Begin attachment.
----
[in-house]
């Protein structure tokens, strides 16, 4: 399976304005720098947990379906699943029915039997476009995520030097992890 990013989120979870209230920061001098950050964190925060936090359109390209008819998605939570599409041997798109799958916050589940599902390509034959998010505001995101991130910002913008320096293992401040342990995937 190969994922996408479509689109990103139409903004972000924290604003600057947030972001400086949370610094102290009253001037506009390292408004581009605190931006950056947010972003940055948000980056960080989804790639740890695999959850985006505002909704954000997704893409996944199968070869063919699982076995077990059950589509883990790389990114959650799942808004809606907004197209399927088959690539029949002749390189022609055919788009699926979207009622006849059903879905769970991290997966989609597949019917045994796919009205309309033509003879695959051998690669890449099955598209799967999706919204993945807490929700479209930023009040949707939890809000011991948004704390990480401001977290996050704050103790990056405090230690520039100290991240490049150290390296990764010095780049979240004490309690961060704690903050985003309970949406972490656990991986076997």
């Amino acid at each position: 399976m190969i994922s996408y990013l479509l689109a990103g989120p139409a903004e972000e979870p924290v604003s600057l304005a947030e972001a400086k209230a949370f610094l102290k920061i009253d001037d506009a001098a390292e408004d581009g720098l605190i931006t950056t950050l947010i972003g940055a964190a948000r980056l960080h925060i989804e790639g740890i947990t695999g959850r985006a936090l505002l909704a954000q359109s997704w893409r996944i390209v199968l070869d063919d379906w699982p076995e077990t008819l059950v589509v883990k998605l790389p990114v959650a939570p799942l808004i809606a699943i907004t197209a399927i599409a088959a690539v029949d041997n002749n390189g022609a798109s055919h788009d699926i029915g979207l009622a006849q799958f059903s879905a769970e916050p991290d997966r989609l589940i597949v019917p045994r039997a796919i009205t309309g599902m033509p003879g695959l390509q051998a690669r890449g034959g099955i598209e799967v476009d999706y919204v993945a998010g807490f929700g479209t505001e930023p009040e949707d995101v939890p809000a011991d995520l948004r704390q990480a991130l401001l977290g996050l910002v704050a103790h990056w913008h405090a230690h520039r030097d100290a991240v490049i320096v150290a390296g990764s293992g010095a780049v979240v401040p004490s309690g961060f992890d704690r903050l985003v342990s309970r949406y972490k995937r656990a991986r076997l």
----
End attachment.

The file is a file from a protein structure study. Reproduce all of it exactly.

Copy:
[in-house]
């Protein structure tokens, strides 16, 4: 399976304005720098947990379906699943029915039997476009995520030097992890 990013989120979870209230920061001098950050964190925060936090359109390209008819998605939570599409041997798109799958916050589940599902390509034959998010505001995101991130910002913008320096293992401040342990995937 190969994922996408479509689109990103139409903004972000924290604003600057947030972001400086949370610094102290009253001037506009390292408004581009605190931006950056947010972003940055948000980056960080989804790639740890695999959850985006505002909704954000997704893409996944199968070869063919699982076995077990059950589509883990790389990114959650799942808004809606907004197209399927088959690539029949002749390189022609055919788009699926979207009622006849059903879905769970991290997966989609597949019917045994796919009205309309033509003879695959051998690669890449099955598209799967999706919204993945807490929700479209930023009040949707939890809000011991948004704390990480401001977290996050704050103790990056405090230690520039100290991240490049150290390296990764010095780049979240004490309690961060704690903050985003309970949406972490656990991986076997």
């Amino acid at each position: 399976m190969i994922s996408y990013l479509l689109a990103g989120p139409a903004e972000e979870p924290v604003s600057l304005a947030e972001a400086k209230a949370f610094l102290k920061i009253d001037d506009a001098a390292e408004d581009g720098l605190i931006t950056t950050l947010i972003g940055a964190a948000r980056l960080h925060i989804e790639g740890i947990t695999g959850r985006a936090l505002l909704a954000q359109s997704w893409r996944i390209v199968l070869d063919d379906w699982p076995e077990t008819l059950v589509v883990k998605l790389p990114v959650a939570p799942l808004i809606a699943i907004t197209a399927i599409a088959a690539v029949d041997n002749n390189g022609a798109s055919h788009d699926i029915g979207l009622a006849q799958f059903s879905a769970e916050p991290d997966r989609l589940i597949v019917p045994r039997a796919i009205t309309g599902m033509p003879g695959l390509q051998a690669r890449g034959g099955i598209e799967v476009d999706y919204v993945a998010g807490f929700g479209t505001e930023p009040e949707d995101v939890p809000a011991d995520l948004r704390q990480a991130l401001l977290g996050l910002v704050a103790h990056w913008h405090a230690h520039r030097d100290a991240v490049i320096v150290a390296g990764s293992g010095a780049v979240v401040p004490s309690g961060f992890d704690r903050l985003v342990s309970r949406y972490k995937r656990a991986r076997l």